Lions Municipal Golf Course

2901 Enfield Road, Austin, Travis County

The heavily-wooded 141-acre Lions Municipal Golf Course, known as “Muny,” is located just two miles west of the Texas State Capitol in Austin.  It was designed in 1924 and remains in its original use today as a golf course.   The course was laid out on land owned by the University of Texas and has been leased to the City of Austin since 1936.  In 2016, Muny was added to the National Register of Historic Places as a historic district that includes nine contributing buildings, structures and objects.

In 1950, Muny became the first desegregated municipal golf course in the South.  As described in the National Register nomination:

In late 1950 – following the Supreme Court’s decision in Sweatt v. Painter but well before  Brown v. Board of Education – Muny quietly became the first desegregated municipal golf course in the South (defined as the states of the old Confederacy). African Americans routinely played at Muny thereafter. In 1951 and again in July 1953, Joe Louis (former heavyweight-boxing champion and, at that time, golf’s ambassador to black America) played at Muny. The desegregation of Muny and then other local facilities during 1950-54 occurred without conflict and with minimal public debate, in contrast to the hostile resistance of many communities in the South … The desegregation of Muny reflects progressive changes in the Jim Crow south before the advent of the post-Brown Civil Rights Movement.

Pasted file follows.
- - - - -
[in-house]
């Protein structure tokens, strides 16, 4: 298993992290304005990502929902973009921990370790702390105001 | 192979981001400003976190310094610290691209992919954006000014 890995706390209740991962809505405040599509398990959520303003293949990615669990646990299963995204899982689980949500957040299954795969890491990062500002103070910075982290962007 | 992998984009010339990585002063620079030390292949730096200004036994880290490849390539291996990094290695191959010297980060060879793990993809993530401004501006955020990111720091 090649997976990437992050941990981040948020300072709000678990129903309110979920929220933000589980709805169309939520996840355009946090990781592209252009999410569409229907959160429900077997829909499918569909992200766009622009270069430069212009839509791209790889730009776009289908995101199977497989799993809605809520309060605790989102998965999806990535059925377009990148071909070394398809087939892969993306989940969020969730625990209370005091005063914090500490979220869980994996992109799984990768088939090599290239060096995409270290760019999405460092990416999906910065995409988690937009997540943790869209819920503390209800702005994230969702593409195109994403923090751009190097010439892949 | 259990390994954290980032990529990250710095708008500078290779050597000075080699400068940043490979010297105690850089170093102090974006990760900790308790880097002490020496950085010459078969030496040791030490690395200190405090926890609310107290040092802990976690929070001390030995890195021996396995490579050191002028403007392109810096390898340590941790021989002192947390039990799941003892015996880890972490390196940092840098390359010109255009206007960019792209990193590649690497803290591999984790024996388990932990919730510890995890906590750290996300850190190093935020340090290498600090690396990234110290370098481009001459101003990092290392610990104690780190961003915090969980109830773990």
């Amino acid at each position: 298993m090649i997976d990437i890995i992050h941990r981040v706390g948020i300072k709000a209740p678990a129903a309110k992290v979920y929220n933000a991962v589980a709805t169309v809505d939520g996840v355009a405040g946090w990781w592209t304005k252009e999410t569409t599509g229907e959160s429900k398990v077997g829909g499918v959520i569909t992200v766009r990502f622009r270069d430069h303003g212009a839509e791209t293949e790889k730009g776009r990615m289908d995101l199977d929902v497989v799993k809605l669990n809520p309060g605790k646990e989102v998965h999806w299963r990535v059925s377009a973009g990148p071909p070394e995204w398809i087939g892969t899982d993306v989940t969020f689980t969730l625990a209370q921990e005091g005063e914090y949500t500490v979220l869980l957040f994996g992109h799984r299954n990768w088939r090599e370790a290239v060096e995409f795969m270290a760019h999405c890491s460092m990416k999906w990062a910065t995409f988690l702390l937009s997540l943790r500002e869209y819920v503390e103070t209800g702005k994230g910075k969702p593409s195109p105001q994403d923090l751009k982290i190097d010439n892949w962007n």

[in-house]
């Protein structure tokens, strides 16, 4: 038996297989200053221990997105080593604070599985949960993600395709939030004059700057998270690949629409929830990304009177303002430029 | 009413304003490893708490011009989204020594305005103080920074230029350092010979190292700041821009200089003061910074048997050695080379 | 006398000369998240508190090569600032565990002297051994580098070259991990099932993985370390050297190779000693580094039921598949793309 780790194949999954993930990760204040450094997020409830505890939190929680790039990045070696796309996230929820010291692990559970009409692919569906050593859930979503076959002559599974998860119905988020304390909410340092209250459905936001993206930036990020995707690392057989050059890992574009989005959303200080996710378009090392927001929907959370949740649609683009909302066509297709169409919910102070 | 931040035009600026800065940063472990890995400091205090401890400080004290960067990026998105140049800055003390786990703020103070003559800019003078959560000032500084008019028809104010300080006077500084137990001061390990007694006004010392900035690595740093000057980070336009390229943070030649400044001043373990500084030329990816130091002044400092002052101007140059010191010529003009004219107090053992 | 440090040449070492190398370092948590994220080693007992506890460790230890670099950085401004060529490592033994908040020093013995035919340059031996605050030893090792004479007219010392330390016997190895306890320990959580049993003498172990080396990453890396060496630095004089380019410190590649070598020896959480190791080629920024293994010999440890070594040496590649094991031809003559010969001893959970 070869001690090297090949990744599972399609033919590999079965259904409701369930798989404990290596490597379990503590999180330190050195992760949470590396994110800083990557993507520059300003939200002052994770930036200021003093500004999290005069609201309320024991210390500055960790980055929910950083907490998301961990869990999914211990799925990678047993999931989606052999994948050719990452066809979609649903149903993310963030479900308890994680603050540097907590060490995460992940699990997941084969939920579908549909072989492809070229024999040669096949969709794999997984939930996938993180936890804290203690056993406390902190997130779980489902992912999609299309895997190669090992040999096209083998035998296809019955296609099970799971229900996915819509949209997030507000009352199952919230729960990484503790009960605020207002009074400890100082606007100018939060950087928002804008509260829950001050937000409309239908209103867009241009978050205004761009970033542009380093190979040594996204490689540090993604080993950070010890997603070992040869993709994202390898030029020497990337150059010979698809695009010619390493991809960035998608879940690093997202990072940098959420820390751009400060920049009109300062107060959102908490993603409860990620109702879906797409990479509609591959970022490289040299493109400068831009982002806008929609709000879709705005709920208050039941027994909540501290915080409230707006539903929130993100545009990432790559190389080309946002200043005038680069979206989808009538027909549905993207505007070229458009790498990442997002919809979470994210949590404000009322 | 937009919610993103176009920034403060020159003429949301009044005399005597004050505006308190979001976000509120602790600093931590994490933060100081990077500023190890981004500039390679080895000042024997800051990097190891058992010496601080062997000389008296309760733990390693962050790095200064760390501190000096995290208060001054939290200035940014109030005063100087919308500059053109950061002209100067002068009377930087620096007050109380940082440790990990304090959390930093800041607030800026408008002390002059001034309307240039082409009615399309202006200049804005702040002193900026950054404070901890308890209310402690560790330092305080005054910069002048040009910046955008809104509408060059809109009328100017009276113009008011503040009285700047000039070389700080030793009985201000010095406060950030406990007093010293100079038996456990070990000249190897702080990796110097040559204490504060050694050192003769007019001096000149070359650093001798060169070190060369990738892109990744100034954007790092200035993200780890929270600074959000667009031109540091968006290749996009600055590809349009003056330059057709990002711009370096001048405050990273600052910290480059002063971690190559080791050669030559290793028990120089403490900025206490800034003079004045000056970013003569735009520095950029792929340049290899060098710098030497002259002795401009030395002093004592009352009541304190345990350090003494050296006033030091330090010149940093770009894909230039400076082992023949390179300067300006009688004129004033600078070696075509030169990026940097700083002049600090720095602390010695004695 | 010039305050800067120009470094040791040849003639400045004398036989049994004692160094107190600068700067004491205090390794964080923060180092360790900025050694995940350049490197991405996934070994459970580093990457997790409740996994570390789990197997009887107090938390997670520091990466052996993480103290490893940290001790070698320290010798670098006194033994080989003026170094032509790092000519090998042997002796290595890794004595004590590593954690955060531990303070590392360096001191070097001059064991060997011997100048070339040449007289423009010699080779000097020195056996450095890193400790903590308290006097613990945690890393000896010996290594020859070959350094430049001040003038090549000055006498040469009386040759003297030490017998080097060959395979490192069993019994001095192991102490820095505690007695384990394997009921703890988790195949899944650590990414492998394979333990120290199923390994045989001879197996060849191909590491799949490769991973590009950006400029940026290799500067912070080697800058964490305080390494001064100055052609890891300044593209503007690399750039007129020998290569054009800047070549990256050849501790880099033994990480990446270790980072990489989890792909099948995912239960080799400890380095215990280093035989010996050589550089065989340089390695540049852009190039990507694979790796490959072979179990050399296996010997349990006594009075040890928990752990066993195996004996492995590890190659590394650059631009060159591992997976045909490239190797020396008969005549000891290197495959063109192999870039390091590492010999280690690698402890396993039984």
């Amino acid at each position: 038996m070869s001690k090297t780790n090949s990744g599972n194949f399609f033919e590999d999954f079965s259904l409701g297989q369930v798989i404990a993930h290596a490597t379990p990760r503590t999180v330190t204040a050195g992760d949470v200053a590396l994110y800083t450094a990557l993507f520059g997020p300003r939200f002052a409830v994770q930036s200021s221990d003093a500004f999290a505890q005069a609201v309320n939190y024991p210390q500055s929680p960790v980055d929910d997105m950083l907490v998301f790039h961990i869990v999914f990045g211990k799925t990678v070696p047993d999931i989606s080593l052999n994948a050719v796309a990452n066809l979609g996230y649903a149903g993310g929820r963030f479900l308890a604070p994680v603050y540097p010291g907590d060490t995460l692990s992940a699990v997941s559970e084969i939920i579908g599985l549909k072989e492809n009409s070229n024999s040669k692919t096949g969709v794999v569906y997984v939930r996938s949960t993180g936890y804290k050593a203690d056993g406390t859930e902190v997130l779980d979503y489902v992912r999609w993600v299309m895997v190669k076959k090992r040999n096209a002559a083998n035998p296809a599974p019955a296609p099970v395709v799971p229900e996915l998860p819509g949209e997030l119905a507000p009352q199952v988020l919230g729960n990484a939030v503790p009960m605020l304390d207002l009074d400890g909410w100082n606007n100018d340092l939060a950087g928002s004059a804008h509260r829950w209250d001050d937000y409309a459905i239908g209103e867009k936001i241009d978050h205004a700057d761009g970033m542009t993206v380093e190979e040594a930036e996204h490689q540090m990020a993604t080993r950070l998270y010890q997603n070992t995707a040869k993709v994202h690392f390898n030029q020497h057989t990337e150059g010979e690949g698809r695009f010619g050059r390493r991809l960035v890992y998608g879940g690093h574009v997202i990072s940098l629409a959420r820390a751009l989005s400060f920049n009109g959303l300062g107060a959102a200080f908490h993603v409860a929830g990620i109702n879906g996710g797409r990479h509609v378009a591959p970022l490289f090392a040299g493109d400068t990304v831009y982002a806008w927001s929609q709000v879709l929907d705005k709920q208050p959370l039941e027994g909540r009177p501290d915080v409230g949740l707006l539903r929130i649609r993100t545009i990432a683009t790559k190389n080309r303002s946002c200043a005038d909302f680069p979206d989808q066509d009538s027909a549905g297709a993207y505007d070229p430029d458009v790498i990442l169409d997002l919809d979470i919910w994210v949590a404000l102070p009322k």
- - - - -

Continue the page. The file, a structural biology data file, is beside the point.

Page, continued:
Upon expiration of the current lease in 2019, The University of Texas has proposed the redevelopment of Muny for mixed commercial and residential uses, which would destroy the integrity of Muny’s historic resources and cultural landscape and result in the closure of the nearly century-old golf course.  It would also destroy the valuable and much needed natural open space that Muny provides in a city that is becoming increasingly congested and dense with commercial and residential development.  Because of these threats, Muny was listed by the National Trust for Historic Place’s 11 Most Endangered Places list in 2016.

Extensive media coverage and “Save Muny” advocacy efforts gained the attention of the Texas legislature in 2017, including Senate passage of Senate Bill 822 that would have transferred ownership of the golf course to the Texas Parks and Wildlife Department.  Preservation Texas supported SB 822.  Although the bill received a public hearing at the committee level in the Texas House of Representatives, no action was taken and the legislation was not enacted.

Short of a state legislative solution in 2019, a long-term partnership between The University of Texas, the City of Austin and other stakeholders will be required to protect the integrity of Muny and its Civil Rights story for Austin, for Texas and for the nation.

For more information about the history of Muny and ongoing advocacy efforts, visit Save Muny.

Interested in other endangered Civil Rights-era sites in Texas?  See 1924 Democratic Primary Polling Place (2017) in El Paso and the Woolworth Building (2016) in San Antonio.